Facebook founder Mark Zuckerberg has taken to his social network to announce that its first Irish data centre has begun construction at its designated site in Clonee, Co Meath.
The Irish Facebook data centre has been of considerable interest to the Irish public and Government alike as, when it is eventually completed, it will provide a considerable boost in renewable energy investment and jobs to the Clonee area.
Last October, Facebook announced that it had been granted planning permission to develop its €200m data centre on the 220-acre allocated site, which will host 100 jobs once it is completed.
Once operational, the site will become Facebook’s second European-based data centre, the first being one located in Luleå in Sweden but, Zuckerberg said in his Facebook post, this data centre is to be the data centre to look up to both continentally and across the world.
“Clonee Data Centre will be one of the most advanced and energy-efficient data centres in the world,” Zuckerberg said. “It will feature the latest server, storage and network designs developed through the Open Compute Project, and will be powered by 100pc renewable energy.”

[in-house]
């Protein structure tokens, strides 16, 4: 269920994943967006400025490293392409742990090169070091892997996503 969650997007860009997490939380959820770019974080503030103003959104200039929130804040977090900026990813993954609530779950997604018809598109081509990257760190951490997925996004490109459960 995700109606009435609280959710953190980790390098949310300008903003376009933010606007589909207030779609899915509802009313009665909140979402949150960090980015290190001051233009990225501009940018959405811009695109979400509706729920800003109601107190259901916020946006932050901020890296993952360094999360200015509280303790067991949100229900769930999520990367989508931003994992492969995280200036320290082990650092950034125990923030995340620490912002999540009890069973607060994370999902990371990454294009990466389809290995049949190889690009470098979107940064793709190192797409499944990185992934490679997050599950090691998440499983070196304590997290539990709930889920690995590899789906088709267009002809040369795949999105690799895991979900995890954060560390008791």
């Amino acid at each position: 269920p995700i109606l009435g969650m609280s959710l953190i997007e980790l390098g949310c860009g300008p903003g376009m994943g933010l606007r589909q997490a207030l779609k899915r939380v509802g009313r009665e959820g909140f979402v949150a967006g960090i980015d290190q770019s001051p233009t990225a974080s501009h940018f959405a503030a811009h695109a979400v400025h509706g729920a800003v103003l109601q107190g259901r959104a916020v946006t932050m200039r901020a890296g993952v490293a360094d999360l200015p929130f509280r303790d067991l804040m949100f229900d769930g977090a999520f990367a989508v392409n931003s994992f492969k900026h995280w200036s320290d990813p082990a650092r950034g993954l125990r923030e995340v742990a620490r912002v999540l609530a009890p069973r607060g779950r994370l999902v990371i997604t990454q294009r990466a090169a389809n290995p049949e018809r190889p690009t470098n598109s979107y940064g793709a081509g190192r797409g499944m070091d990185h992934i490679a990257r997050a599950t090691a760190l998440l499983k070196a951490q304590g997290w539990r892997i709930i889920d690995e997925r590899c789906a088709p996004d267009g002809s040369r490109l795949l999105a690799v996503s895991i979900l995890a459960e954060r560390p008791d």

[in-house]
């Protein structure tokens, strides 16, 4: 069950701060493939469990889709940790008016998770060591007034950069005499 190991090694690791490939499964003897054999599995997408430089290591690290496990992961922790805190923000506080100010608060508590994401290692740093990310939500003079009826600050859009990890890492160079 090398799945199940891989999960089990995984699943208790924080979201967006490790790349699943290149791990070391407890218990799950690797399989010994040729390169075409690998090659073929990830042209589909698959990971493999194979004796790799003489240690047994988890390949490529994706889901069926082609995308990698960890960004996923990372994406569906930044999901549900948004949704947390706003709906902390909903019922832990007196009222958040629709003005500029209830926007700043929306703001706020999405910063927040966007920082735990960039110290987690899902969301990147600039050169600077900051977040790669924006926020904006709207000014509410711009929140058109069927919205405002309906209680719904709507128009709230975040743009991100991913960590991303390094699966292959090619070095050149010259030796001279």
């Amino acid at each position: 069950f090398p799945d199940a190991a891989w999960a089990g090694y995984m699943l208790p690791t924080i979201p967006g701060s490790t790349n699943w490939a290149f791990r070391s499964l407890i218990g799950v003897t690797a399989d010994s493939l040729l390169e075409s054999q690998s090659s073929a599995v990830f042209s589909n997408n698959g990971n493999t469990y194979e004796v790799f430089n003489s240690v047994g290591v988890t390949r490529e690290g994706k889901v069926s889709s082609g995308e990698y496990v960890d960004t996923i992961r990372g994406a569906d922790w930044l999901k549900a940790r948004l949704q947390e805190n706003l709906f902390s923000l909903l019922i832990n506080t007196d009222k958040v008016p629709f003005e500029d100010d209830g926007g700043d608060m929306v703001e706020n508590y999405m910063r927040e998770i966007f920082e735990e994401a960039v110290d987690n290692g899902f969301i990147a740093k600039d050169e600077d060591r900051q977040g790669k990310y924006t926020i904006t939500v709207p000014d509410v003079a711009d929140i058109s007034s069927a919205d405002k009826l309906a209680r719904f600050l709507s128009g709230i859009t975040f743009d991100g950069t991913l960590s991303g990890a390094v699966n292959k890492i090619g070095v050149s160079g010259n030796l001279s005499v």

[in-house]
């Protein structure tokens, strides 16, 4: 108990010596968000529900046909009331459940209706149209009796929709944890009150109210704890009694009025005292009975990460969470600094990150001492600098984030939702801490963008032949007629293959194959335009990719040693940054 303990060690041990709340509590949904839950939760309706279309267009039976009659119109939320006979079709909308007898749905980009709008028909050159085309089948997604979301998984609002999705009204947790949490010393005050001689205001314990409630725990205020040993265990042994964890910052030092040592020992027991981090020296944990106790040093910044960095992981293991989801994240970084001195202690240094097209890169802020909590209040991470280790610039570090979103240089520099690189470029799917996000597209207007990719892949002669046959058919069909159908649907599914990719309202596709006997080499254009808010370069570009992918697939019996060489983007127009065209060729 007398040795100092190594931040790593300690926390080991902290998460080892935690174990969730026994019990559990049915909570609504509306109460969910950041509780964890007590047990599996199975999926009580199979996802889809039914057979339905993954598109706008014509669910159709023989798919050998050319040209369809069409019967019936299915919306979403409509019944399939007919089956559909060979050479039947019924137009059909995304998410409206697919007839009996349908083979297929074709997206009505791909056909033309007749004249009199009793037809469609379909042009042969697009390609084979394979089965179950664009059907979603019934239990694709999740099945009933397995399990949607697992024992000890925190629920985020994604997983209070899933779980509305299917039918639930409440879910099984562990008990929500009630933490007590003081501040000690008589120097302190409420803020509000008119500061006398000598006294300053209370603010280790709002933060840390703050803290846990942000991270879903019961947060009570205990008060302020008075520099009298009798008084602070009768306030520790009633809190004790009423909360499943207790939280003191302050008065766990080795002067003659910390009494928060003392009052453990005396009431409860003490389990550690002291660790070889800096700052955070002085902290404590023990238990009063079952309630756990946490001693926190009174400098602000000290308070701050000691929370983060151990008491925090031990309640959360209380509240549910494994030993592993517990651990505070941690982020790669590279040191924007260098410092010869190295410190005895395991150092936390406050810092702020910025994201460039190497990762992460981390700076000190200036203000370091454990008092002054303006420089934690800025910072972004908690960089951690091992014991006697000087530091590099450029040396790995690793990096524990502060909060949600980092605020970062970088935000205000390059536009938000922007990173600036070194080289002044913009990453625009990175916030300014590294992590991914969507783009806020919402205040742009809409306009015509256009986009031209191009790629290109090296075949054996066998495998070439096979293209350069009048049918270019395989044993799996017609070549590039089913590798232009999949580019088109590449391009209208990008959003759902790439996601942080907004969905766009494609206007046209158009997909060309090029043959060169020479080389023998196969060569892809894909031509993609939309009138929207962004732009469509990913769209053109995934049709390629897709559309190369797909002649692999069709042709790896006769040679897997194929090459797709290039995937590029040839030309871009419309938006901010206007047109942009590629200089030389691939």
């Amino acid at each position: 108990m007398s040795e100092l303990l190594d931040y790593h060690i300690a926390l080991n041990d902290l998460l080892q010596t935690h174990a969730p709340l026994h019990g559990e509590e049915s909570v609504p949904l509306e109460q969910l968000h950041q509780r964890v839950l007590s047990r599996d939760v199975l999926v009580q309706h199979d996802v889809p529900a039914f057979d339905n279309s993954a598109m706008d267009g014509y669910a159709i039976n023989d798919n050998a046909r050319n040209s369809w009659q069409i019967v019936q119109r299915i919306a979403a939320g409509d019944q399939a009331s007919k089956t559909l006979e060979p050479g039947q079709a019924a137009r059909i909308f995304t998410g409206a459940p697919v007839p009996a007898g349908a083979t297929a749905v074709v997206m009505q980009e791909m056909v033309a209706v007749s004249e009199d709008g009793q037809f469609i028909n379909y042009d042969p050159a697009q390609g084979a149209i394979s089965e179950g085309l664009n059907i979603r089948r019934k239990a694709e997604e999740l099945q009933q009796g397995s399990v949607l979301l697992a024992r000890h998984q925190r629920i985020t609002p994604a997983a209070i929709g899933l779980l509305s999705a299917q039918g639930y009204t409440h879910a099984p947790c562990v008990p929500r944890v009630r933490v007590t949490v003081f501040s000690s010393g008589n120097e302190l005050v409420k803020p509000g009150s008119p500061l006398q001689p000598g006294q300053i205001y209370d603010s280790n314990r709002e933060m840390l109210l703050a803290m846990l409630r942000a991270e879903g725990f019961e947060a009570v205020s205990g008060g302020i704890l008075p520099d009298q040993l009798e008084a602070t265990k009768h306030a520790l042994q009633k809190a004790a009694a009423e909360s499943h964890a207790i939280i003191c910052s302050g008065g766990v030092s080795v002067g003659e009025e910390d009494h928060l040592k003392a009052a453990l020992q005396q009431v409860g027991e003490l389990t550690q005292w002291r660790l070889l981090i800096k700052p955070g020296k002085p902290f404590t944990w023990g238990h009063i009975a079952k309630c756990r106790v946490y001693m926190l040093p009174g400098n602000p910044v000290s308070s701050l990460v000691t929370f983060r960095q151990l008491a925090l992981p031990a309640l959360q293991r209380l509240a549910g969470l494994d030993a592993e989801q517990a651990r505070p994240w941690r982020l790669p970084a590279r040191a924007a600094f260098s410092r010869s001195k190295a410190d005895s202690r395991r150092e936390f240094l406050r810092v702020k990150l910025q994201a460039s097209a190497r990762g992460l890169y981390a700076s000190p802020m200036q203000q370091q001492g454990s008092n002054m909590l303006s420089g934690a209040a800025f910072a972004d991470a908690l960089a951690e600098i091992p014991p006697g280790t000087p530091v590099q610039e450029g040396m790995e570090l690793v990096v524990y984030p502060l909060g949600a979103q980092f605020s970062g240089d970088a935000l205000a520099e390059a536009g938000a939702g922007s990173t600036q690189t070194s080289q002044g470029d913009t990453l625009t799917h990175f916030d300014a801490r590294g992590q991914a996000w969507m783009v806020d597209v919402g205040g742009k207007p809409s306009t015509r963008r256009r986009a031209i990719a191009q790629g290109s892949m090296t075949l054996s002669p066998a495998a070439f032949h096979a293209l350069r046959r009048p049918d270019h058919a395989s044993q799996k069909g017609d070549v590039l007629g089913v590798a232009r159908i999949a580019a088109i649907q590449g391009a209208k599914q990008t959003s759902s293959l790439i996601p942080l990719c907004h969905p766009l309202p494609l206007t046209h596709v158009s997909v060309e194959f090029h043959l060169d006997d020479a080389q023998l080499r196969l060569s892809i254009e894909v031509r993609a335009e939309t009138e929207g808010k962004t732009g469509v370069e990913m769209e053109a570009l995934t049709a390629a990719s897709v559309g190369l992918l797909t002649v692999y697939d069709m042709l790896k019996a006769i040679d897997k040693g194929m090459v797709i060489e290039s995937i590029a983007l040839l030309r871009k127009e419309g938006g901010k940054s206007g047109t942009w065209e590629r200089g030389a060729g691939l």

Continuing his post, Zuckerberg admits that, while the Irish temperate climate is one of the reasons that the centre has established itself here in Ireland, its location isn’t absolutely perfect.
“One interesting engineering detail is that we’re cooling the facility with outdoor air, but because this is near the Irish Sea we’ll be using an indirect air cooling process to filter the salt from the air,” he said.
Construction is now underway at the site, with plans to begin operations by the end of 2017 and the will handle huge reams of data from Facebook’s 1bn-plus users around the world.
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